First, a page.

Note that sympathy is a related but distinct concept to that of empathy, at least when dealing with more modern literature*. Empathy tends to be viewed as the ability to recognize the emotions being experienced by others, positive or negative. Most of the time people also tend to think of empathy in what is called affective empathy, which is the sharing of an appropriate emotion. This sharing leads to congruence in emotion, with the focus being on the other person’s situation. While empathy can lead to sympathy, empathy doesn’t necessarily involve any kind of action on that part of the person feeling the empathetic emotion.
Related to these concepts is another important concept to why this is one of my favorite lessons; theory of mind
In simplest terms, theory of mind is the ability to theorize that others have, well, a mind. It is the ability to analogize that if I have beliefs, intents, desires, knowledge, etc. that serve as causes of my behavior, then the same applies to others. Now there are several theories on exactly how this works, but for the purpose of this article we don’t need to focus on those. Instead, the only thing of importance is to understand that developing a theory of mind is absolutely vital to developing a sense of empathy and sympathy. After all, recognizing and understanding that other people have their own emotions and experiences is kind of needed to be able to have an emotional reaction to them.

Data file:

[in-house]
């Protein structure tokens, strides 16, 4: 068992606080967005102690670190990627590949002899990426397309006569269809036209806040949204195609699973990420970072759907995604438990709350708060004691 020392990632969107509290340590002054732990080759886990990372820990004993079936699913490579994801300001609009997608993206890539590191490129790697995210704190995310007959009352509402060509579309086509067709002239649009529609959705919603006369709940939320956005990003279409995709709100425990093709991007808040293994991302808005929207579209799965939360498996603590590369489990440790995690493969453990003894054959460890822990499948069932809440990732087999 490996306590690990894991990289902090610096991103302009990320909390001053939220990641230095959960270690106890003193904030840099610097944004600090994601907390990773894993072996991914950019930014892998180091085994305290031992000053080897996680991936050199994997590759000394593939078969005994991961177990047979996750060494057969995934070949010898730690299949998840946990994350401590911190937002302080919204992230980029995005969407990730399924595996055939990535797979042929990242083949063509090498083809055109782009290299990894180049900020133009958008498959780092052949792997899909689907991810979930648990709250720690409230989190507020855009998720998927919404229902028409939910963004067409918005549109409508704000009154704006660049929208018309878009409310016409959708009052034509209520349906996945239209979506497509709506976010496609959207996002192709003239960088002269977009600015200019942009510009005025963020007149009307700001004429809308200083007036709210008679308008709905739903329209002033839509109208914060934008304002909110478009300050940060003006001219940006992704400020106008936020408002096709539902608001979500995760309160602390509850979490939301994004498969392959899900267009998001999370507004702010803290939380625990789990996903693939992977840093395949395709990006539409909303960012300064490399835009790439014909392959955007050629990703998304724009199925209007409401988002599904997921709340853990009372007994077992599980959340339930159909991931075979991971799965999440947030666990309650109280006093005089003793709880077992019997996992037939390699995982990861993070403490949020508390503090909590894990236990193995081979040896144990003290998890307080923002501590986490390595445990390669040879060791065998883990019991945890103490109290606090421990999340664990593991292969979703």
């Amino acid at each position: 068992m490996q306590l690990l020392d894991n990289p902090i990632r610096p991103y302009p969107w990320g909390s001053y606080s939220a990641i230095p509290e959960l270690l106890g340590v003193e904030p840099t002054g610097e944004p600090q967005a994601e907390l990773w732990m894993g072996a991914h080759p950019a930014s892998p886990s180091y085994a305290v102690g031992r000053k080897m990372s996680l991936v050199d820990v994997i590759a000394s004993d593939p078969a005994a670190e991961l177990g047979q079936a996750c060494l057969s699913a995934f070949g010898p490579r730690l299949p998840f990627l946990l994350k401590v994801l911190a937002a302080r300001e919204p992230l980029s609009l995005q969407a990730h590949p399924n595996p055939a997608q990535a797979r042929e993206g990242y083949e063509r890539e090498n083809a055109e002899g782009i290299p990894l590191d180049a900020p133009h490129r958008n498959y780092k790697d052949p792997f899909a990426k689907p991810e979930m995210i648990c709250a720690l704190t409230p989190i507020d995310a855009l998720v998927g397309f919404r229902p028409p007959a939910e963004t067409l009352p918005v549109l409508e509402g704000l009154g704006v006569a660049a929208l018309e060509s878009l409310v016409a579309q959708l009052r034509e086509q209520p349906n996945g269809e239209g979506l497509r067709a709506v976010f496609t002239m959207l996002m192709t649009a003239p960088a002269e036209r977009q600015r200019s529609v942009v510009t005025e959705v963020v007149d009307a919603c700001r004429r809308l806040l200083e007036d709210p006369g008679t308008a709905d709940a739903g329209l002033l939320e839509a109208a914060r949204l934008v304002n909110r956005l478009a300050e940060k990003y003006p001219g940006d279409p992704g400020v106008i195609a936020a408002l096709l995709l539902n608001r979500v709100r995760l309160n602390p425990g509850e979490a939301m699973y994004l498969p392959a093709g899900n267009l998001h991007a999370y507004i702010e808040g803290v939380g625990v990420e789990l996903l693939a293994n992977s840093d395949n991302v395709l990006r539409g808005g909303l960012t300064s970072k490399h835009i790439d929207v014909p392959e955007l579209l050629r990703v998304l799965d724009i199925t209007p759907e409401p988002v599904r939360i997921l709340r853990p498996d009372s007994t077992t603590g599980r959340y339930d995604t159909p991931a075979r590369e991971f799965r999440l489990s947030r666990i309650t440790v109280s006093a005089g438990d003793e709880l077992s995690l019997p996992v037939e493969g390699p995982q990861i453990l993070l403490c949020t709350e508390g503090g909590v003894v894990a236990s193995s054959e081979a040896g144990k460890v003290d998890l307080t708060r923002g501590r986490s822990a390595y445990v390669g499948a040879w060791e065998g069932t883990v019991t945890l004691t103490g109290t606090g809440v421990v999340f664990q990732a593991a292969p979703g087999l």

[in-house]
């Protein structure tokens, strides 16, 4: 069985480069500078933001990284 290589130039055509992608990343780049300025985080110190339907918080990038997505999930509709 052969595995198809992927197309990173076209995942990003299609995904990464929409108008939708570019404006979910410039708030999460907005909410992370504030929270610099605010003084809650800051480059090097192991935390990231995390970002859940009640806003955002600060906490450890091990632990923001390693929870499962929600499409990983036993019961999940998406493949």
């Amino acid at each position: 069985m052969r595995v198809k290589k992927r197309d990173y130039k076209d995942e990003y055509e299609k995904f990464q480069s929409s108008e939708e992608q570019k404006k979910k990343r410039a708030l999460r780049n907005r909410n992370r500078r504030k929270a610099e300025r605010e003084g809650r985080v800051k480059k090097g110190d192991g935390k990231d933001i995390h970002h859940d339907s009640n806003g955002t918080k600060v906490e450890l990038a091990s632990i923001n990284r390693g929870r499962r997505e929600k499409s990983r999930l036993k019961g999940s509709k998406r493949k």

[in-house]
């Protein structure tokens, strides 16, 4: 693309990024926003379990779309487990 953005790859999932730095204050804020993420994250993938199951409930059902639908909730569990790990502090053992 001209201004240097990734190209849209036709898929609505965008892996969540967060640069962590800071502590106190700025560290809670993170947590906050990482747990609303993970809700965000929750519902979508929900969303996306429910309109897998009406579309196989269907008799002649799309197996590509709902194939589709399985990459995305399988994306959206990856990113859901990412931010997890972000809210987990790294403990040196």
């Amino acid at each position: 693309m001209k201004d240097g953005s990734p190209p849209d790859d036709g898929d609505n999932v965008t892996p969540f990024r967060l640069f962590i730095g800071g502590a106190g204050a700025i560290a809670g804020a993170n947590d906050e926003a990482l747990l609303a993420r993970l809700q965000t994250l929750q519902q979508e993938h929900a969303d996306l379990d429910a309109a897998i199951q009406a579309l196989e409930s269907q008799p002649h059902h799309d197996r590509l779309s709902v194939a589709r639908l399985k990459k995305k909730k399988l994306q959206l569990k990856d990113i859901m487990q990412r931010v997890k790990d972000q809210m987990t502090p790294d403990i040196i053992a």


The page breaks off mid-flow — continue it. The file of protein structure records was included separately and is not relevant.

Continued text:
Why This is My Favorite Lesson
So now that we have all these concepts explained, we’re still left with the question of, “Why do I consider this an important lesson?” I could answer this by discussing the role of sympathy in utilitarian ethics (which is my own personal system), but I’ll admit that wasn’t why it was my favorite lesson. I had actually forgotten about that until I prepared research for this article, though I did consider talking about Adam Smith’s “Theory of Moral Sentiments” at one point. Instead, my reason for liking it so much are a lot simpler; it is probably the most powerful but difficult moral lesson the show has provided.